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Lack of communication or miscommunication could result in either considerable delays or notable cost overruns. This applies to either internal or external communication.

Every project needs to have a clear communication path between both sides, which should be maintained through the different stages and over the entire duration of the project. That communication path definition must include not only the point of contact(s) to address different situations but also the channels that will be used for each purpose.

Not keeping the team motivated/engaged

When a new project starts, developers usually are excited about it if it seems to be interesting. While this is extremely positive for delivering a great software product at the end, it is also necessary to keep it up during the entire project. For that purpose, they should have leaders who can guide them throughout all the different phases and keep them motivated, focused, and engaged with their work.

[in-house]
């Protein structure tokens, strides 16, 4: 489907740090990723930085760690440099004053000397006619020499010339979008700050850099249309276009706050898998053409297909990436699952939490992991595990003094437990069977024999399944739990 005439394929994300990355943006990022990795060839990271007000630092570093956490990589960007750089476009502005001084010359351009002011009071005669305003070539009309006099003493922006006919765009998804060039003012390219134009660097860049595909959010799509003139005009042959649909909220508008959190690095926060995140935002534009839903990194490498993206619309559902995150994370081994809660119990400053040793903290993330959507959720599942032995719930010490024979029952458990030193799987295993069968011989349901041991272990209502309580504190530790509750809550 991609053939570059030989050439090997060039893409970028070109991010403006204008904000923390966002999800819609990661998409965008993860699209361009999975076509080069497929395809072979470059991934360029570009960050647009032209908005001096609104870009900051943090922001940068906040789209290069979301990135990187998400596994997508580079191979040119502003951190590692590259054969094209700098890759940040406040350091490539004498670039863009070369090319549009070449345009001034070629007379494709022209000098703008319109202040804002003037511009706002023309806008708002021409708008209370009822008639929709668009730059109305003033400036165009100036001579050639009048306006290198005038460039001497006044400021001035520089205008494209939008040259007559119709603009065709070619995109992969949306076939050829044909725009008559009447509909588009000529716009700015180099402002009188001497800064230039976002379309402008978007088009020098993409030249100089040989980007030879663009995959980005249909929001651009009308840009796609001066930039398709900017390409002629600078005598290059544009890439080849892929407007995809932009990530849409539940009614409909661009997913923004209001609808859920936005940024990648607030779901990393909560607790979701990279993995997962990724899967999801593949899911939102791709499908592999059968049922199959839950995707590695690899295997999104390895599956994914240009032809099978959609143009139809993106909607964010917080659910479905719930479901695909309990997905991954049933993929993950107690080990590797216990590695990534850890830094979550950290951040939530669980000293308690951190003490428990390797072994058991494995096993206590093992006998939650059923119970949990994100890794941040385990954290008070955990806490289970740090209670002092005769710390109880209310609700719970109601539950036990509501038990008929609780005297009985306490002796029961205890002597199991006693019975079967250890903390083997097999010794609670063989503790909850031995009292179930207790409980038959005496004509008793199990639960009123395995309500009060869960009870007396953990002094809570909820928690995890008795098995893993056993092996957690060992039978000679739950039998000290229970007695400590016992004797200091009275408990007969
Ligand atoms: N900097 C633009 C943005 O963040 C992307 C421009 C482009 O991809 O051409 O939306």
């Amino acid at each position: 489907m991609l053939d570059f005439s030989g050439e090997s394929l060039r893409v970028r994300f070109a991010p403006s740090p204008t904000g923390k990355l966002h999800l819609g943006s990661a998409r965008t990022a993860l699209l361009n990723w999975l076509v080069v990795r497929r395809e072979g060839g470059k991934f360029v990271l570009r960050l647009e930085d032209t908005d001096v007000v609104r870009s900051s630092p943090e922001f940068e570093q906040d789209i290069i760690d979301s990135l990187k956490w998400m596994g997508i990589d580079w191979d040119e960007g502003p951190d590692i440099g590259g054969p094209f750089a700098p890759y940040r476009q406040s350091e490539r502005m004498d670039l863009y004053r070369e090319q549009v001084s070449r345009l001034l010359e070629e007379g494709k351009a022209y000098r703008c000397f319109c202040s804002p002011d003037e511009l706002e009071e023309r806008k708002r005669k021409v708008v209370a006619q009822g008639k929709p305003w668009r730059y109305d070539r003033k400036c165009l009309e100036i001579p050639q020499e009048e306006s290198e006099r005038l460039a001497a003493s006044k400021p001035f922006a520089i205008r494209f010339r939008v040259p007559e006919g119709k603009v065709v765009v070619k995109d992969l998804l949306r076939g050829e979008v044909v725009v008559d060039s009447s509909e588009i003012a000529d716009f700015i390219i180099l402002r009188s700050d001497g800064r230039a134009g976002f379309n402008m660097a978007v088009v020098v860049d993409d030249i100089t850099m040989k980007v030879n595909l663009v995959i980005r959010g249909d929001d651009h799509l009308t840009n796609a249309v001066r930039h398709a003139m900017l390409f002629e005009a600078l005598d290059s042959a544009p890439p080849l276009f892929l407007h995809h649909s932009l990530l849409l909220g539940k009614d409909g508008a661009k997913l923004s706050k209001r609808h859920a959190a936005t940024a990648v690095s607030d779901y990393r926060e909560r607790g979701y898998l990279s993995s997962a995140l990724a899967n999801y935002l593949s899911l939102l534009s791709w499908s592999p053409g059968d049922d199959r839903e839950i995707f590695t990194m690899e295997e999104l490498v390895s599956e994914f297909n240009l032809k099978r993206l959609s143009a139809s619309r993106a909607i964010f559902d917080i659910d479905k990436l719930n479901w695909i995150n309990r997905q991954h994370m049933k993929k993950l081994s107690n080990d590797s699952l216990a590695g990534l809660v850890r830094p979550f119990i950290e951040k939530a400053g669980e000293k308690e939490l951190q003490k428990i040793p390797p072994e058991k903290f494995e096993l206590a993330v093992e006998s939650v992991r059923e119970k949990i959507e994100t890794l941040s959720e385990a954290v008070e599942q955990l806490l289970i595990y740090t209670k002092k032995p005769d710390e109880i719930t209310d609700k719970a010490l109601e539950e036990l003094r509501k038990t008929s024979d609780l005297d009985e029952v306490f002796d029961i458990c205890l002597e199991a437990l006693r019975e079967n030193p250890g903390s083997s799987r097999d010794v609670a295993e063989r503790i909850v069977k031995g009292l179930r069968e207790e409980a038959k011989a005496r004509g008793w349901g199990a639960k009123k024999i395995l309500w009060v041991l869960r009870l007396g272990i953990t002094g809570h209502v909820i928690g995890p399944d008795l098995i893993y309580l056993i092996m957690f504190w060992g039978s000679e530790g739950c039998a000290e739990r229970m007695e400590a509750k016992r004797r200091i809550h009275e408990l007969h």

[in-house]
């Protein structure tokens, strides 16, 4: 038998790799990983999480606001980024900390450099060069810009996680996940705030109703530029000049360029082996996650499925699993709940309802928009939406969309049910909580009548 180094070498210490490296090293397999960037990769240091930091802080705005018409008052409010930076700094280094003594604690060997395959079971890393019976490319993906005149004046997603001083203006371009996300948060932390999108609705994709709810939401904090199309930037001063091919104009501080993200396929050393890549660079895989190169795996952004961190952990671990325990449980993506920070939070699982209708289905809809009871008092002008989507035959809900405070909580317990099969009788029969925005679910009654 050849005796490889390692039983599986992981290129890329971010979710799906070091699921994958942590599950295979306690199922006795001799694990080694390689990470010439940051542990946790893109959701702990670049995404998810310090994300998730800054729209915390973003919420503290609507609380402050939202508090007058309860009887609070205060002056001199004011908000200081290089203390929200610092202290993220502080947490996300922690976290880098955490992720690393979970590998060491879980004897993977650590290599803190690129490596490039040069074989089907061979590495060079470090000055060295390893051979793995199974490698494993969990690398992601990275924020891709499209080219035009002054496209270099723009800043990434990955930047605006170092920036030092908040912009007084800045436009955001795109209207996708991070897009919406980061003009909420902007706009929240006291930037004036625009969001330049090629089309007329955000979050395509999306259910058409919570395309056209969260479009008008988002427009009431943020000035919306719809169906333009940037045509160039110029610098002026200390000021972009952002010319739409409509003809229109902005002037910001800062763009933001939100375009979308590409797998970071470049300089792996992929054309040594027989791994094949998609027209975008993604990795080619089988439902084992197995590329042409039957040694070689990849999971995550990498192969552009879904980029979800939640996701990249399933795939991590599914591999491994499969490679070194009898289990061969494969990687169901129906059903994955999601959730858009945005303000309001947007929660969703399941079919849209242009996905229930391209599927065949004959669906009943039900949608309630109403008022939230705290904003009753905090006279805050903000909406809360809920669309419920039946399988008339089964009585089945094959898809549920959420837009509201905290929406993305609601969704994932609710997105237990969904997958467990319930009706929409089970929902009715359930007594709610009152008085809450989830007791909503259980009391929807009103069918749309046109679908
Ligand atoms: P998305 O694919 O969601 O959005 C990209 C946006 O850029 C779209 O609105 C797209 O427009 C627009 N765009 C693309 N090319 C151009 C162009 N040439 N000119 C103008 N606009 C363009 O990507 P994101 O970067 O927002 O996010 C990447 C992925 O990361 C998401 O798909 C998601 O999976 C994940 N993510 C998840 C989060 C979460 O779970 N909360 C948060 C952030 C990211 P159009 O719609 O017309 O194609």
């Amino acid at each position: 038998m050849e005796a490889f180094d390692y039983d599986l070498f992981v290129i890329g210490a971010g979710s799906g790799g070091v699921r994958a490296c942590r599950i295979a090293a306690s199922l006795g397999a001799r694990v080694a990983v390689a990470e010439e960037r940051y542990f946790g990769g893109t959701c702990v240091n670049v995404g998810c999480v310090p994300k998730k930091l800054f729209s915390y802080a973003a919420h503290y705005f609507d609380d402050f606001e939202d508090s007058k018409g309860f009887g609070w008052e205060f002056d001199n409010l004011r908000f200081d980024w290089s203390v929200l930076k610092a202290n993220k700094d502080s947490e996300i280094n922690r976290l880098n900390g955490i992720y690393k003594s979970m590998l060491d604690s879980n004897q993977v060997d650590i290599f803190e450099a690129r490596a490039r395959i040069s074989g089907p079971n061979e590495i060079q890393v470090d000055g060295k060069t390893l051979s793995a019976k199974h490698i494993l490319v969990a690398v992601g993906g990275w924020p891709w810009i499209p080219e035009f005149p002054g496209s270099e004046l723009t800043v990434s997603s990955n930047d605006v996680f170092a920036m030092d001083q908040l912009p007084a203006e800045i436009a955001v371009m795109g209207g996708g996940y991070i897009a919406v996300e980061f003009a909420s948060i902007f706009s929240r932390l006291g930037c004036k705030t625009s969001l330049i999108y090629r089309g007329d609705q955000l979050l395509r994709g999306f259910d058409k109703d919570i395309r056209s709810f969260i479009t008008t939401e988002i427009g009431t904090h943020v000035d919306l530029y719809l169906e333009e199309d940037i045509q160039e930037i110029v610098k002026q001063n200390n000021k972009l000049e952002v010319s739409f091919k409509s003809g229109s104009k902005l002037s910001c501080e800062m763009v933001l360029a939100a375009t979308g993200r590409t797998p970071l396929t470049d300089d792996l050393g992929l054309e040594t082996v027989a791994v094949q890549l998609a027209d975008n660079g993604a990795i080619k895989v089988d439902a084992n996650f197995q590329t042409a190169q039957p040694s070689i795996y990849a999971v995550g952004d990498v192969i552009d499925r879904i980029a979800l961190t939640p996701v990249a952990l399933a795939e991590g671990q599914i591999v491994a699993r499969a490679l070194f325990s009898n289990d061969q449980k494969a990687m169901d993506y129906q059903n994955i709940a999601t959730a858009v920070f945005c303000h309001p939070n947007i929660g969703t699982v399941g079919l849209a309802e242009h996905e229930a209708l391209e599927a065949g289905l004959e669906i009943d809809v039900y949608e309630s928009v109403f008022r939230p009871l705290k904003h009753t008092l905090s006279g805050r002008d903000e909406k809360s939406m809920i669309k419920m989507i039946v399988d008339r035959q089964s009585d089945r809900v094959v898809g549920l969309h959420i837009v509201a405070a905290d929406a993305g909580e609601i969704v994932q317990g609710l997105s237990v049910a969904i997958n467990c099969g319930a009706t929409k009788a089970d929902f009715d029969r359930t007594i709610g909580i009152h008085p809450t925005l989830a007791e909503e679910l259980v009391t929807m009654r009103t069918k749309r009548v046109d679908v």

Content related: 10 ways to improve team motivation at work and how to sustain it

Not considering software quality assurance / after-development support

No matter how good the developer team is, bugs are rarely avoided (especially when timelines are too tight). Combining various tools and techniques for testing is ideal. Do not just rely on your own testing capabilities to make the project cheaper because it will be more expensive in the end for sure.

In addition, as many users start using your application, they will likely request some changes or improvements on the software itself. Make sure to discuss a plan to address them in advance.

Not right-sizing the infrastructure

Nowadays, cloud providers have simplified this a lot (you usually get all the resources your software needs to run and pay only for what it is used for), but there are still some projects that require on-premise infraestructures because of different reasons. In those cases, sizing up the right amount of computing and storage resources with room for growth can be a complex process.